tv CBS Evening News With Katie Couric CBS September 7, 2010 4:30pm-5:00pm PST
caption colorado, l.l.c. firstname.lastname@example.org >> couric: tonight, a florida pastor vows to burn copies of the koran despite a warning from general david petraeus it will be putting american troops at risk. i'm katie couric. also tonight, a state of emergency in colorado. a wildfire in boulder forces thousands to flee as dozens of homes go up in flames. the president's new plan to cut business taxes. can that finally get the economy moving? and how a work of art is teaching teens the art of work. captioning sponsored by cbs from cbs news world headquarters in new york, this is the "cbs evening news" with katie couric. >> couric: good evening, everyone. before this week, most people had never heard of pastor terry jones.
he runs a small evangelical christian church in gainesville, florida, with just 50 members. but jones has single-handedly caused an international uproar with his plan to mark the ninth anniversary of the september 11 attacks this saturday by burning copies of the koran, the muslim holy book. today the white house denounced his plan, as did the veterans of foreign wars and an interfaith group. and it touched off an angry anti-american protest in kabul, the afghan capital. general david petraeus, who commands u.s. forces in afghanistan, told the "wall street journal" burning the koran could endanger troops and the overall effort. kelly cobiella is in gainesville tonight. kelly, so far the pastor is refusing to change his plans. >> reporter: he's absolutely sticking with this right now, katie. kerry jones says he's not doing this as a publicity stunt. he says he feels a real religious calling and he refuses to back down. >> sooner or later we're going to have to say no to radical islam.
>> reporter: terry jones believes radical islam could take over america and the best way to fight back is by sending a radical message: burning a stack of korans on the anniversary of 9/11. >> we see an element of islam that is very radical and we could not get their attention by just sending some type of message. we thought this was a radical message that will get their attention. >> reporter: jones knows the actions of his small church are being felt around the world and he's heard the warnings from general petraeus that his actions could put american soldiers' lives at risk. >> we understand what the general is saying and i am sure that it has some somewhat, some truth to it. >> reporter: but he refuses to take responsibility for any backlash. >> we feel what we are doing is we are actually revealing the nature of islam. >> reporter: in washington, religious leaders of all faiths called for an end of what they called religious bigotry and publicly pressured jones to back off.
>> as an evangelical i say to those who do this, i say you bring dishonor to the name of jesus christ. >> reporter: jones admits he's not in the mainstream, but his protests reflect a growing anti-islamic sentiment in the u.s. >> i have heard many muslim americans say that they have never felt this angst or this insecure in america since directly after september 11. >> reporter: this small town preacher says muslims do have the right to build mosques and practice their religion in this country and even if they are fended by his protest he hopes they join anymore what he says is the larger message: a condemnation of radical islam. >> the fact that we offend them is the lesser of two evils. >> reporter: jones is no stranger to controversy.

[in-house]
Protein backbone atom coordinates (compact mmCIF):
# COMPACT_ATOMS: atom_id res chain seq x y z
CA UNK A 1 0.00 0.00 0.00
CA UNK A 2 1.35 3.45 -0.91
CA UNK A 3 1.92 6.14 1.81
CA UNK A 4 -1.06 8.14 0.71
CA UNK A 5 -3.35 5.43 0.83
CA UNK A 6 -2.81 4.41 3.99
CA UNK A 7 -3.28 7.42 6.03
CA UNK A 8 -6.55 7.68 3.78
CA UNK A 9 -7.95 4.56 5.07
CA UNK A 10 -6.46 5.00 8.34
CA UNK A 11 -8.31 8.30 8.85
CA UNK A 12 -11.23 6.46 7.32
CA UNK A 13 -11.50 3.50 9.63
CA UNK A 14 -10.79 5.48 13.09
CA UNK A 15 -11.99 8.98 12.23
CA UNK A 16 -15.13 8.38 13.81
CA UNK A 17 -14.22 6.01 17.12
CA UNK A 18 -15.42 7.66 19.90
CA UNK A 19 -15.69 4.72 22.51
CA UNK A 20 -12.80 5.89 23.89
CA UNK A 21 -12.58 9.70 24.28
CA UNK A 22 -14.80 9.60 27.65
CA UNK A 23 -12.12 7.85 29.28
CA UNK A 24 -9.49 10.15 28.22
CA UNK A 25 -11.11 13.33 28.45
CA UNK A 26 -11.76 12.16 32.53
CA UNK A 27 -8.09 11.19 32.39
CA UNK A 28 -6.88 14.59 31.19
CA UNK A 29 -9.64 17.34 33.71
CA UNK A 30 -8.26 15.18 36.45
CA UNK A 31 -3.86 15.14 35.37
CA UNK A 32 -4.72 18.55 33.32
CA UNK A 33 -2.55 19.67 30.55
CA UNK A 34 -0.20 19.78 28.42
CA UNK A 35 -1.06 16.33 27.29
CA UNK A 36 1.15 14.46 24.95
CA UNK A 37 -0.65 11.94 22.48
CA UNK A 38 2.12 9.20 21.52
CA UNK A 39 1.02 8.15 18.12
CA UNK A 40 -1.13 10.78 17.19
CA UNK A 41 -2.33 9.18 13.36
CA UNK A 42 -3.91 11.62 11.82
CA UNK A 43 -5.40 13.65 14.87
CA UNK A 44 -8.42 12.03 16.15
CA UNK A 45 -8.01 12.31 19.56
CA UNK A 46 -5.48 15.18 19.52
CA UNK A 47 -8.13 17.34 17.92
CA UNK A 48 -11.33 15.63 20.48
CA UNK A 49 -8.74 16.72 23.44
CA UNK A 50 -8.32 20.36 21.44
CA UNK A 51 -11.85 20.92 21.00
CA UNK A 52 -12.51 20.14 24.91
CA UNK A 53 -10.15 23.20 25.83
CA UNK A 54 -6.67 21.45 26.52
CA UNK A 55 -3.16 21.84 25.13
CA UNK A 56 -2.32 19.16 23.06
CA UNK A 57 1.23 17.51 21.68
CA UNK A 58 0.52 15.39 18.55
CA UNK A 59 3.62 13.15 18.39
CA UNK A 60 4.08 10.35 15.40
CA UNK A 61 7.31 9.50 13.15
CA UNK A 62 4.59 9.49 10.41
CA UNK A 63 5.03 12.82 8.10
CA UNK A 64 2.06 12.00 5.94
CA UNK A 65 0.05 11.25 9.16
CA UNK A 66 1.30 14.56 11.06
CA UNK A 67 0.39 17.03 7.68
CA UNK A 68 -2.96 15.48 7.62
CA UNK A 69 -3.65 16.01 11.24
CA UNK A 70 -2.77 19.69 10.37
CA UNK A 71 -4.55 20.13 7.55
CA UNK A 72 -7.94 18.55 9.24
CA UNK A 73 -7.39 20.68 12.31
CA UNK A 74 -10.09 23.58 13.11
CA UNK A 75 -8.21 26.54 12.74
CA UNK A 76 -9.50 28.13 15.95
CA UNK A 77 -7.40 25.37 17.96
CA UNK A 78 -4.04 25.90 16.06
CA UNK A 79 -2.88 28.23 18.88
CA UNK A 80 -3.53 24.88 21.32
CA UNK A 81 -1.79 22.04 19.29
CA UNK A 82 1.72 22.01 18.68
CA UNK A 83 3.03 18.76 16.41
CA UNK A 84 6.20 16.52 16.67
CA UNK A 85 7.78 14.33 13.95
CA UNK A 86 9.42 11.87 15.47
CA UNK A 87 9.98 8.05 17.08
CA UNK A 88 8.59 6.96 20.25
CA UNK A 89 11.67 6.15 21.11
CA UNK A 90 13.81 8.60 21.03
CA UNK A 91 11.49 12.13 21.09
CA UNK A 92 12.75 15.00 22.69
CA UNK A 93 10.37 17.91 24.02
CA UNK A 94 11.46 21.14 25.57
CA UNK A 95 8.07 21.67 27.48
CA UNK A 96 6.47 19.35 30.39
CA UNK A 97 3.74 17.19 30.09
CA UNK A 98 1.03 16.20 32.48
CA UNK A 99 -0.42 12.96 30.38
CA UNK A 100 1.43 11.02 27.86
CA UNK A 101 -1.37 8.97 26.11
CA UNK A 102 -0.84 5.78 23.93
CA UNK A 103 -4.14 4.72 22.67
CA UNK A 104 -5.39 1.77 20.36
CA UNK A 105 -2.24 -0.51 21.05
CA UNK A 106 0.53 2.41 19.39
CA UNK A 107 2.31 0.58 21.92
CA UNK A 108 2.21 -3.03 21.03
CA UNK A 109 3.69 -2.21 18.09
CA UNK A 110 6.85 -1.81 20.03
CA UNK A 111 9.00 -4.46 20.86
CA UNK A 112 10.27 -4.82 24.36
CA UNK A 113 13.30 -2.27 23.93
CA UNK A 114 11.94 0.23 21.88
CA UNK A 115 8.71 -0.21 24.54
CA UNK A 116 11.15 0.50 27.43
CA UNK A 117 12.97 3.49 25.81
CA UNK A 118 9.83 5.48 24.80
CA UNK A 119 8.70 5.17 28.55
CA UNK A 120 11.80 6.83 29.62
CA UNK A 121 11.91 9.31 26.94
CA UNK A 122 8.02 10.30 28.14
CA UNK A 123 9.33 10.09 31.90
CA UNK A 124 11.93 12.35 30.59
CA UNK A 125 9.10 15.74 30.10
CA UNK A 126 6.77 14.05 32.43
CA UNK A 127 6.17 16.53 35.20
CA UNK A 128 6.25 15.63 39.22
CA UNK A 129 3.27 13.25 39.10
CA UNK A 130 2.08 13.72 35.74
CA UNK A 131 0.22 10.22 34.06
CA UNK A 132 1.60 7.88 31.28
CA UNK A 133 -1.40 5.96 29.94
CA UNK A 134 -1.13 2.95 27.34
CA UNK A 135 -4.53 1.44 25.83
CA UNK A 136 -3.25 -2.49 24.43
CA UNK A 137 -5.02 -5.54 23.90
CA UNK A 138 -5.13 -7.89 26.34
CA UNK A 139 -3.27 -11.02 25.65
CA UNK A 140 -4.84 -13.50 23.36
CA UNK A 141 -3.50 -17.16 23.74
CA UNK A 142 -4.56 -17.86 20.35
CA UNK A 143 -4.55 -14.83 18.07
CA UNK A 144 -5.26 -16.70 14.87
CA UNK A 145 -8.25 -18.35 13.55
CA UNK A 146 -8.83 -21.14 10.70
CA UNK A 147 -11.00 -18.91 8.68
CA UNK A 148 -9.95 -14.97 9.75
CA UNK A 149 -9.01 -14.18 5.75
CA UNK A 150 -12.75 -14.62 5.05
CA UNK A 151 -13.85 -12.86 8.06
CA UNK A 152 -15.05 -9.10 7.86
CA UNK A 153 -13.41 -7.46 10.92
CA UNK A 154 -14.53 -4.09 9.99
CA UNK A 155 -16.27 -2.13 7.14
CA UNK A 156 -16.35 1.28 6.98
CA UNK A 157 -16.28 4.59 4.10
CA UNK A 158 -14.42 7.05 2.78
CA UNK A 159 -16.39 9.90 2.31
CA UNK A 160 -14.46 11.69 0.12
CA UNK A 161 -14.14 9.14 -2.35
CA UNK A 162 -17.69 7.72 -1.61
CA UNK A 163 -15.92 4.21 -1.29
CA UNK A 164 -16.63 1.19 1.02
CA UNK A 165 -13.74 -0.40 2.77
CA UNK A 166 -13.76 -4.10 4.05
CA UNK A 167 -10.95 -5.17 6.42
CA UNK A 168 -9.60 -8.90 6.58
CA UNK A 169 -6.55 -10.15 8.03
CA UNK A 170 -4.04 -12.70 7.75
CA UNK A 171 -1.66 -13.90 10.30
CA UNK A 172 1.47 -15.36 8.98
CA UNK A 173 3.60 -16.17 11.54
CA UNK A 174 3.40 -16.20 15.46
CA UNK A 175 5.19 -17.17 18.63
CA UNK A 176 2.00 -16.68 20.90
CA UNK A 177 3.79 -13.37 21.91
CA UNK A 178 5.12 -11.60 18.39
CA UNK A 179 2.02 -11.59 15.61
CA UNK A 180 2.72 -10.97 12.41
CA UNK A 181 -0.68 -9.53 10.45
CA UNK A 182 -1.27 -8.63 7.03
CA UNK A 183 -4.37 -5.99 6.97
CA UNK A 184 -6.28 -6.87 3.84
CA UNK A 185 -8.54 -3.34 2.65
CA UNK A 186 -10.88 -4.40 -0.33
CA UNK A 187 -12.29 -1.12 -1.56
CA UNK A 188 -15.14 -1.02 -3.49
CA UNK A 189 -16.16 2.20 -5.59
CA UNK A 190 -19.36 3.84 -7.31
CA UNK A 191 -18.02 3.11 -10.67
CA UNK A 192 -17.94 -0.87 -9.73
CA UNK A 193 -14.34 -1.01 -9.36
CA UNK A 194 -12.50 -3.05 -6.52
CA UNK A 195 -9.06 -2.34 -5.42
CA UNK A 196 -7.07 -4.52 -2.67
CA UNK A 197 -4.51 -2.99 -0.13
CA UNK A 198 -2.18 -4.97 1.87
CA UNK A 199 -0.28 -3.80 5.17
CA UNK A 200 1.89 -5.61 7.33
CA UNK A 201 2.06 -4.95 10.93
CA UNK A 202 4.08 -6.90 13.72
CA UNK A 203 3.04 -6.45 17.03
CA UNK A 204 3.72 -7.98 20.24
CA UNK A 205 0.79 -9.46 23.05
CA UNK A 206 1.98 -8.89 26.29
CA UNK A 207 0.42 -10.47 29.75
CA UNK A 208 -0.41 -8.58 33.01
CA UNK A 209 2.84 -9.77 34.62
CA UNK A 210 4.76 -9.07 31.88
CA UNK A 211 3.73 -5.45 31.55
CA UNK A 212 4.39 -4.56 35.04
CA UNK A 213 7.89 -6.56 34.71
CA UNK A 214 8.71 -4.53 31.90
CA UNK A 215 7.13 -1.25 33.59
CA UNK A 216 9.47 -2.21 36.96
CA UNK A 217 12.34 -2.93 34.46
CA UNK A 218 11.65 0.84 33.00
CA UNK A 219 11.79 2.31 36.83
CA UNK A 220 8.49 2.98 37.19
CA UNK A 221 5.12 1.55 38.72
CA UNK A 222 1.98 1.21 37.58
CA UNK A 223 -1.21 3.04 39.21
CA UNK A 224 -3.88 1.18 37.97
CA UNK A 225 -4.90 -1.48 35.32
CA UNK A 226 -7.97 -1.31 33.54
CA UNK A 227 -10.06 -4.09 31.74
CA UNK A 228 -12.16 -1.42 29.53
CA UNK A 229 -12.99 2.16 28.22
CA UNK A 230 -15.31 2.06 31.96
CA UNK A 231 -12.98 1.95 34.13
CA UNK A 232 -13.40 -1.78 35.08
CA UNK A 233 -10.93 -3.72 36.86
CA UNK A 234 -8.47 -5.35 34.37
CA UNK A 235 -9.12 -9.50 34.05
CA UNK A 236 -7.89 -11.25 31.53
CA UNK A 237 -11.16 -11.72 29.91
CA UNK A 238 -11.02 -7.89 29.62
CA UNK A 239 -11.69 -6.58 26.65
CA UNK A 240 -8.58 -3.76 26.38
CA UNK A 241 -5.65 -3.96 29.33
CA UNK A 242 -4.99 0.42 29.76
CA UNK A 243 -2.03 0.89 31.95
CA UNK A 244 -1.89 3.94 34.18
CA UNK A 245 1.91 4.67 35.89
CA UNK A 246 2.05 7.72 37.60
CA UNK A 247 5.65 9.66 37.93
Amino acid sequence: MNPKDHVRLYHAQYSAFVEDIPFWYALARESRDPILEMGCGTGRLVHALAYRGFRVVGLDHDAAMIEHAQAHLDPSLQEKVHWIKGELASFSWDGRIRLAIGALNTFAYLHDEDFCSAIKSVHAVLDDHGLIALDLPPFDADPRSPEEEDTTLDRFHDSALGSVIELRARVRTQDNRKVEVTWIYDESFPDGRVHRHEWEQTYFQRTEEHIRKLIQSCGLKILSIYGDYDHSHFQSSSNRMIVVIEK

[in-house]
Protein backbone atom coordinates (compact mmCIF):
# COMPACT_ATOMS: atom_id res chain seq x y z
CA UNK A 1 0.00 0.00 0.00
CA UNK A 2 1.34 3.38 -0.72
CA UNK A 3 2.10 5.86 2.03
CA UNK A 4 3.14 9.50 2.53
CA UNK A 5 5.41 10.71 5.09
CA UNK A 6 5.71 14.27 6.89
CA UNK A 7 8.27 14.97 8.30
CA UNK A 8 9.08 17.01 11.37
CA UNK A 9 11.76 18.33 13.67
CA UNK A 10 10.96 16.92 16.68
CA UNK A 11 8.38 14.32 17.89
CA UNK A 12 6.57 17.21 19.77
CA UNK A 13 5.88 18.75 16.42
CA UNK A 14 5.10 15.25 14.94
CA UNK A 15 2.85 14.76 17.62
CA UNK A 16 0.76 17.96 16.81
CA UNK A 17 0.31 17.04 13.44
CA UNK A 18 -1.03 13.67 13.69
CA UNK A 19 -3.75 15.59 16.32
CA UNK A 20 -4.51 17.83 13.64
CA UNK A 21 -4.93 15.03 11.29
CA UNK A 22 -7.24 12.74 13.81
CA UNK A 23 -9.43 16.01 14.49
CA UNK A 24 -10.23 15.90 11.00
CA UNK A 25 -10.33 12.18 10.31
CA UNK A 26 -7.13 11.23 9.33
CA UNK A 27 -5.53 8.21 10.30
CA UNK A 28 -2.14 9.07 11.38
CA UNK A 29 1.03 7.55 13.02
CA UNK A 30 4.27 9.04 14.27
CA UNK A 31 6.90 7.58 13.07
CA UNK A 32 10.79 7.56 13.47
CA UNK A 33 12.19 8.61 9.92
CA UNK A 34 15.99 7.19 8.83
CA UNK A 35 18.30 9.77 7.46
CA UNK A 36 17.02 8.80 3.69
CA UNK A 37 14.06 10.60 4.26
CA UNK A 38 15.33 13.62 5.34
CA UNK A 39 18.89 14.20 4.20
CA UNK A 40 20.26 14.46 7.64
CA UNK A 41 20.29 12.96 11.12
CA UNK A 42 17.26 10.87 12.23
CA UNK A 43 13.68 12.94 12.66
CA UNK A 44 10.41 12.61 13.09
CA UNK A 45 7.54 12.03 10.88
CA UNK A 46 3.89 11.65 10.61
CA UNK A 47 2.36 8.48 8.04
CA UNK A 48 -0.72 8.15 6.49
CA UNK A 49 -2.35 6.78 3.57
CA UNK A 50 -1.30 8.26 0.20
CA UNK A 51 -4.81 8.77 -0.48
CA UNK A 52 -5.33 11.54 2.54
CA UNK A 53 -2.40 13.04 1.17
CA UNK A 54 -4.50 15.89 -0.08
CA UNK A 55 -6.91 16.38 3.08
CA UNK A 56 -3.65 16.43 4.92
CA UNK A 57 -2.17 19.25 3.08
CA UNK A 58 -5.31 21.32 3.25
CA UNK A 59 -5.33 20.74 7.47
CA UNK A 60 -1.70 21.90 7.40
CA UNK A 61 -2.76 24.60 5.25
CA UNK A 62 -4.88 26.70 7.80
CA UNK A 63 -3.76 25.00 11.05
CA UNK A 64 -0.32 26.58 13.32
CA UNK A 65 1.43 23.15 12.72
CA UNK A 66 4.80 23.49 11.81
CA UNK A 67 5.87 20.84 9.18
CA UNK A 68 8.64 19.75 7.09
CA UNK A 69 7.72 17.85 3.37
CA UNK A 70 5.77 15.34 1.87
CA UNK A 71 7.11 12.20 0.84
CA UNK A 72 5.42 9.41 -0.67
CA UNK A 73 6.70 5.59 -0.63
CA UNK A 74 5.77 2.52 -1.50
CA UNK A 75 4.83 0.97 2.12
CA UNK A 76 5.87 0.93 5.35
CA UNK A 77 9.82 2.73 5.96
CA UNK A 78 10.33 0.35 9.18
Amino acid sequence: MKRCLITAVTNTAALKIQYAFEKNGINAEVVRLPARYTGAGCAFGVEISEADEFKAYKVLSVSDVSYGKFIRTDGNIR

he left a church in germany for allegations he misspent church money, a charge he denies. and despite death threats and public pressure, jones says he will not back down. not yet. >> the only thing that could cause us to change our mind is if we felt really a deep conviction, we felt like god really wanted us not to do it. >> reporter: apparently not all of his congregation members agree. jones says he's lost about 30 members of his church since this all began. katie? >> couric: kelly, what else can you tell us about terry jones? >> reporter: well, he runs a very small evangelical church. he and his wife sell furniture on ebay out of the church. there were some questions about the propriety of that according to tax code. but as far as we can tell, he's never been charged with anything. katie? >> couric: all right. kelly cobiella in gainesville, florida tonight. kelly, thanks very much. in other news, it was one week ago that the u.s. mission in iraq officially changed from combat to training and supporting iraqi forces. but the violence there has continued and today it was an iraqi soldier opening fire on american service members at an iraqi army base north of baghdad. two u.s. soldiers were killed, nine others were wounded before the attacker was shot and
killed. they're the first americans to die in what's now being called "operation new dawn." more than 4,400 have been killed in iraq since 2003. here at home, more evacuations are expected in colorado as a wildfire rages near boulder. the fire about 12 miles northwest of the city has doubled in size since yesterday with more than 7,000 acres burned so far. today the governor declared a state of emergency as firefighters battled the flames. rick salinger of cbs 4 news denver has more. >> reporter: the fires seem to come from nowhere. flames fed by whipping winds of up to 45 miles per hour. people literally had to run for their lives. >> the people, the houses, the pets, the... all the wildlife. it's devastating. >> reporter: as the flames raced through the rugged foothills, about 3,000 people were ordered to evacuate. >> my dog is in that house and i'm not going to let my dog burn. >> reporter: the fire moved so